During his time in England Scott met John and Dorthea Gotherson. Dorthea was a descendent of the Scotts of Scott Hall in Ashford. John Scott claimed to be a cousin although in reality was of no relation. He sold her husband non-existent land in Long Island for several thousand pounds and outright stole about £200 of her jewels. It’s also possible that he seduced Dorthea. When he returned to Long Island in 1663 he also brought their son, whom he had promised to educate and bring up into business. As soon as he arrived back in the colony he sold the boy into indentured servitude.
Scott, who was now going by the title colonel having promoted himself at some point while crossing the Atlantic, went to the settlement of Setauket and presented the people there with a sketch of the king and a large glob of wax he claimed was the king’s seal and told them that their land now belonged to him and gave them completely invalid patents for other land.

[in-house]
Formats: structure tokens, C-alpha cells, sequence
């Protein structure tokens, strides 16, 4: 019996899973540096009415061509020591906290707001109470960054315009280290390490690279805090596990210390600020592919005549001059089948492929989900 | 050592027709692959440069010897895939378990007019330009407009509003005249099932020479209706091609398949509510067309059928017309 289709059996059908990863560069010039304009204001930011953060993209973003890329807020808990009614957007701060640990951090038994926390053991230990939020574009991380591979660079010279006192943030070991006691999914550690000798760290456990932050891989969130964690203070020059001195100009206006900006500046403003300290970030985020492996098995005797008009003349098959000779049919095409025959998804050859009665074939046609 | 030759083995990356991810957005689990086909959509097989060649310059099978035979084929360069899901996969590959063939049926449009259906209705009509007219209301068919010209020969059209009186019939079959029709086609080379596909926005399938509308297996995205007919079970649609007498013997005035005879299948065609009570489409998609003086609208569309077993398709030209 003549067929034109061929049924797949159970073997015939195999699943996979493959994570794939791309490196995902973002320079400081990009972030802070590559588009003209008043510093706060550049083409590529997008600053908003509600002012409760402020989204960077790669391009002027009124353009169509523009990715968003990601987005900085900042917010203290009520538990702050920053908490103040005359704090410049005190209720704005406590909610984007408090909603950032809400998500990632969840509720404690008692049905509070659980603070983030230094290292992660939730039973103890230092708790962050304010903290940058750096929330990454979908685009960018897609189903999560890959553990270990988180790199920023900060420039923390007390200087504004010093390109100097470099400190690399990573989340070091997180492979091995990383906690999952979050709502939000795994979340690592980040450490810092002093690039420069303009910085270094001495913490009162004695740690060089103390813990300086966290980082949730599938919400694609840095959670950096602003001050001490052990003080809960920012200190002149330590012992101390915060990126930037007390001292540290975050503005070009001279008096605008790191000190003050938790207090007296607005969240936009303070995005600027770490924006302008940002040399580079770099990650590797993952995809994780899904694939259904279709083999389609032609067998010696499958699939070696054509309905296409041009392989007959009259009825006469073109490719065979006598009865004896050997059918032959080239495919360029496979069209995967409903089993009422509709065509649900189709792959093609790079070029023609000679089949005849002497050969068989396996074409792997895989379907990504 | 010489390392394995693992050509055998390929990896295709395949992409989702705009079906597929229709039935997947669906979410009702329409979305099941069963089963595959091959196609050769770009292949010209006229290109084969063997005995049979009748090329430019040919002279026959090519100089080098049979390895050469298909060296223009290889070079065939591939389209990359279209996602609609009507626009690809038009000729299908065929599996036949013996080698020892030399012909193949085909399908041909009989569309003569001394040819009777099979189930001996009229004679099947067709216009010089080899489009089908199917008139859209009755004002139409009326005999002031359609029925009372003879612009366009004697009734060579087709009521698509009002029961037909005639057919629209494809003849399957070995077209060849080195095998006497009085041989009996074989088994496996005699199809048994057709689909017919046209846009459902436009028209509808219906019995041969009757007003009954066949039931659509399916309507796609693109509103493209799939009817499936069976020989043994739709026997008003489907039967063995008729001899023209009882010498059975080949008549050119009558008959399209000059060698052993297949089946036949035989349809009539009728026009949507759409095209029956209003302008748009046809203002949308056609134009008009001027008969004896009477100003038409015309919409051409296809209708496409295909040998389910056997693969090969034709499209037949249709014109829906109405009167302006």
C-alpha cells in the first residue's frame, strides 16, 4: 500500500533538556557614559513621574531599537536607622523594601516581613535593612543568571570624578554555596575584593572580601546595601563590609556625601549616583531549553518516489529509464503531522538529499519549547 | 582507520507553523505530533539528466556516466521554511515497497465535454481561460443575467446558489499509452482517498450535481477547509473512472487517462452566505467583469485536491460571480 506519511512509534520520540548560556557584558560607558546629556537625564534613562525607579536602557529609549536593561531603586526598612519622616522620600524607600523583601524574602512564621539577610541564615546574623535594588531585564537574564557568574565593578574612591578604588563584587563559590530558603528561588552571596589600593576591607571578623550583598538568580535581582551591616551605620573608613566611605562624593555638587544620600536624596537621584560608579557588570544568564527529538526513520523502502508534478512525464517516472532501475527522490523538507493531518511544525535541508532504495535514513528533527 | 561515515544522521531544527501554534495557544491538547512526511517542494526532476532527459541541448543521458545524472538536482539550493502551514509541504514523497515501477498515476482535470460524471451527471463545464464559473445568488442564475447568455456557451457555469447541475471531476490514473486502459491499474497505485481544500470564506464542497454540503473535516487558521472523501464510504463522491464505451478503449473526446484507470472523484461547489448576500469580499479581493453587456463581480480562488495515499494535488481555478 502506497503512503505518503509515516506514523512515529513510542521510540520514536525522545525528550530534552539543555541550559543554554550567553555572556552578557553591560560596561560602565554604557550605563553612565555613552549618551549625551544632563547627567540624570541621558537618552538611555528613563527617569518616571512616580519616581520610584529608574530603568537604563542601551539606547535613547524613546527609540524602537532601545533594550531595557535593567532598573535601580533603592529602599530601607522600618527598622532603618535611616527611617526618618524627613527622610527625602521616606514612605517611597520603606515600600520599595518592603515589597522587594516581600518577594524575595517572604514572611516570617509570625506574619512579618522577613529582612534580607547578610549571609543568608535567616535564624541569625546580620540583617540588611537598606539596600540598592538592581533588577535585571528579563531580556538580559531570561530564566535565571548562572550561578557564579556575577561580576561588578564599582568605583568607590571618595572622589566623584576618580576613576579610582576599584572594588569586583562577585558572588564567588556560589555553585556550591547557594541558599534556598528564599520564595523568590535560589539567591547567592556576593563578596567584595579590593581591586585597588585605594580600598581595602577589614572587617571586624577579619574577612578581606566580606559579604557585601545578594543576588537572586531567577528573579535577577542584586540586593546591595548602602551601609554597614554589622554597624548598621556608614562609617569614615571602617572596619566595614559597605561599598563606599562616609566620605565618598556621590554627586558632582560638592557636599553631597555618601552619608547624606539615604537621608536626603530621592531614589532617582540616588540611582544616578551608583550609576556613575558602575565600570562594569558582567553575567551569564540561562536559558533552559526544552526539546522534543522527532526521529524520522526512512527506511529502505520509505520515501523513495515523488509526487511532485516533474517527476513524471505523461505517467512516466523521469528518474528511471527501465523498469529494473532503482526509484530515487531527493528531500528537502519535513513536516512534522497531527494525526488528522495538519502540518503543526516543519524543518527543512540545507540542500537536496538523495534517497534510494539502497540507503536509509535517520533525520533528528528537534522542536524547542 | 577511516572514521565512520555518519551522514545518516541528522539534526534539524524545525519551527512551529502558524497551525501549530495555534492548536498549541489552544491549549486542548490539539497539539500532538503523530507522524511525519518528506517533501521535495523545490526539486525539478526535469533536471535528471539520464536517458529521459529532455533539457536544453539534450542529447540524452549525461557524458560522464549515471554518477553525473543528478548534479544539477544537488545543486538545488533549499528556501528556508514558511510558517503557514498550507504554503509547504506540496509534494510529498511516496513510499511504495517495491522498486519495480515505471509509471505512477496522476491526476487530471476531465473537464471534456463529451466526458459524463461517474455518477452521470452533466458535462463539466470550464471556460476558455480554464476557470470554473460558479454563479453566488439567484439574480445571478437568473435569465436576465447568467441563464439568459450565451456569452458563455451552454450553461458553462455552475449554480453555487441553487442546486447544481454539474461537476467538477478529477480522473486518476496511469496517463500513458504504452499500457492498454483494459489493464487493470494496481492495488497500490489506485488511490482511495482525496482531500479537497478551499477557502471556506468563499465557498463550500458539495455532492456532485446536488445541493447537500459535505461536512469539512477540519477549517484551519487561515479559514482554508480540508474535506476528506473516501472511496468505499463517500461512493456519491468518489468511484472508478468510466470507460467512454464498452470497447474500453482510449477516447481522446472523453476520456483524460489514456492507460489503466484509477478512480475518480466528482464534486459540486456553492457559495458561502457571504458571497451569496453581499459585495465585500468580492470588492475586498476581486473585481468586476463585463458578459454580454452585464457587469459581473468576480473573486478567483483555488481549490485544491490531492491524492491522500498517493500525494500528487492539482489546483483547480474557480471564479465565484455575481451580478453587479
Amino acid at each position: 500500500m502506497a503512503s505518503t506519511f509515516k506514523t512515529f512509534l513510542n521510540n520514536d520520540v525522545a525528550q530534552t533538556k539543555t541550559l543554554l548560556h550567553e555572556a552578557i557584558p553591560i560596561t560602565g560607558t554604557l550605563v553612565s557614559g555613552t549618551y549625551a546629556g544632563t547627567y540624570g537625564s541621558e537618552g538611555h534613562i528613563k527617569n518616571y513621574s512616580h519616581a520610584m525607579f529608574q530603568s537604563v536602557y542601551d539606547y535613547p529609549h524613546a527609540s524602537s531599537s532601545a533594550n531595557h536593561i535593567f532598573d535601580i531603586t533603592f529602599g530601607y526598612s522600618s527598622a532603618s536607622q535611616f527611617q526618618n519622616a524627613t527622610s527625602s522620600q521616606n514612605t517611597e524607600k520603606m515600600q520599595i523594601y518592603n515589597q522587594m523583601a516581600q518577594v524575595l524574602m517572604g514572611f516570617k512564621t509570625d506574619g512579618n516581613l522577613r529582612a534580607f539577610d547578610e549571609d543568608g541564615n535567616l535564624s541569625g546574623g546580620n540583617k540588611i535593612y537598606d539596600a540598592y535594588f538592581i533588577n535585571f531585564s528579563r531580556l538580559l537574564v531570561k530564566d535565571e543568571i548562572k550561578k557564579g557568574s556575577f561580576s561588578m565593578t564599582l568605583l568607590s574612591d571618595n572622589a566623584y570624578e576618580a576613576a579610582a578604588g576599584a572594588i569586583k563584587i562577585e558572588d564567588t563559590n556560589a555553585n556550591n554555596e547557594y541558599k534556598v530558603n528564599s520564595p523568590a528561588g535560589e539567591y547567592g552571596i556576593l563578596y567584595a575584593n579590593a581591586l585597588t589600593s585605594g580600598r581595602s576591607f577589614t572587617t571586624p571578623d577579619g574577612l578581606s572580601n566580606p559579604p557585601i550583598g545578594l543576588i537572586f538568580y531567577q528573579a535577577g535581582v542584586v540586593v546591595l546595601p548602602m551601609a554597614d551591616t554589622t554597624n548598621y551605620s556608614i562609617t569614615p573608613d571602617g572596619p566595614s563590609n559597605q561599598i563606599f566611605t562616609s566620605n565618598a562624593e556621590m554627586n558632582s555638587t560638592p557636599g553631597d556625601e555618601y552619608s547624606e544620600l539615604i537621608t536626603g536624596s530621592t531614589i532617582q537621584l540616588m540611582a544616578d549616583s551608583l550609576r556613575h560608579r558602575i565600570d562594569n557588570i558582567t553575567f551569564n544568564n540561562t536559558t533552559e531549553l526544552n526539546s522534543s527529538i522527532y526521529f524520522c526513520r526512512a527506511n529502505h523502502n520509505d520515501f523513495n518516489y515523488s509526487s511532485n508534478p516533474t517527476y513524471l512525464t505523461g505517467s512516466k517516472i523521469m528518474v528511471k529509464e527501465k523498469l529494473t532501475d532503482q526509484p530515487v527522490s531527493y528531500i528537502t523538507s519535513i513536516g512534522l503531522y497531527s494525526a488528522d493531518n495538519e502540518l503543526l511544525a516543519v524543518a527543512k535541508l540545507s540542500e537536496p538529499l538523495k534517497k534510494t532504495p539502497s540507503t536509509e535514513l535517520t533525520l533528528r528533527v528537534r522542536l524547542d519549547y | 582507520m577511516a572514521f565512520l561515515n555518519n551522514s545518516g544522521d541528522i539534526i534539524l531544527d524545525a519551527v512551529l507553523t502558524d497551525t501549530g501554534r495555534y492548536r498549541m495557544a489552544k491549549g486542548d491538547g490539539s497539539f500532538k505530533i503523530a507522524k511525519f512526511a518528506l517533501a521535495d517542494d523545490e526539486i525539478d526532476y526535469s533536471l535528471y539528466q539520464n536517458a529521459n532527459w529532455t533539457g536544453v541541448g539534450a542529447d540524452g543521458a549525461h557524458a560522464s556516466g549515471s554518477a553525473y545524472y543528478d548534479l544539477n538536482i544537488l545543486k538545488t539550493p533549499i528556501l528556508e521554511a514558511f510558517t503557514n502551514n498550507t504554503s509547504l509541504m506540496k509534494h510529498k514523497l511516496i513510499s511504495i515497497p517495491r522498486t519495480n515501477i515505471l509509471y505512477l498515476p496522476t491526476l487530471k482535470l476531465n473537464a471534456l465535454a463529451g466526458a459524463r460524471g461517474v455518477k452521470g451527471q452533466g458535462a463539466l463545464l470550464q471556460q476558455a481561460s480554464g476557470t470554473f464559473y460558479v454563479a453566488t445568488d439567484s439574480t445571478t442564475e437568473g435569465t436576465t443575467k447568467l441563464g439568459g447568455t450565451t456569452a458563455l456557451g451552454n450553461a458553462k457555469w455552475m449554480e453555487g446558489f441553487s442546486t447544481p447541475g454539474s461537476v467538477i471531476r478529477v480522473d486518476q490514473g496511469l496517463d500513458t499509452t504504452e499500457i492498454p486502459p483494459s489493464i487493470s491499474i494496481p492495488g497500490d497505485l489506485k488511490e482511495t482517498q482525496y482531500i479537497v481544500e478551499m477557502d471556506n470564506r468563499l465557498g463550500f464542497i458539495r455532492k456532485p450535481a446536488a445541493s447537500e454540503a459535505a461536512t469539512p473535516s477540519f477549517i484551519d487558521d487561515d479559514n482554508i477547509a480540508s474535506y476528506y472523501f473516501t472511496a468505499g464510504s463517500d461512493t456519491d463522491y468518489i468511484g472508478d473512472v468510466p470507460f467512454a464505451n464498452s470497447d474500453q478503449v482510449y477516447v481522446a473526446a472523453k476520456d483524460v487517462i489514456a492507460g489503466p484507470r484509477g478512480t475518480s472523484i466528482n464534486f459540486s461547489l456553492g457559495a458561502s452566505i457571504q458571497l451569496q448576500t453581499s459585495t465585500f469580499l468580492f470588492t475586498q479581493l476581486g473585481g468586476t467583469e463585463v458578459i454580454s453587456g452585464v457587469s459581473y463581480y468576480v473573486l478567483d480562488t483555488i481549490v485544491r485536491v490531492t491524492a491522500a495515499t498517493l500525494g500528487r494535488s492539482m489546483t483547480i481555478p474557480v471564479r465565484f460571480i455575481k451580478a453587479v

At about the same time several of the towns on the eastern end of Long Island banded together to resist the threat of being consumed into the Connecticut colony which would have ended their relatively free existence. They asked Scott to approach the Long Island towns about coming under their control. Instead, Scott somehow got himself named president of this assembly. He had probably heard rumors that the English were planning to attack New Netherland and hoped to be named governor of Long Island by being in control of it when the fleet arrived. He promptly took the men of the towns who had fashioned themselves into a militia and attacked the Dutch towns on the western end of the island. He declared that he would personally run through Peter Stuyvesant and showed a document that claimed all of Long Island for England that was completely valid except that it lacked the King’s signature.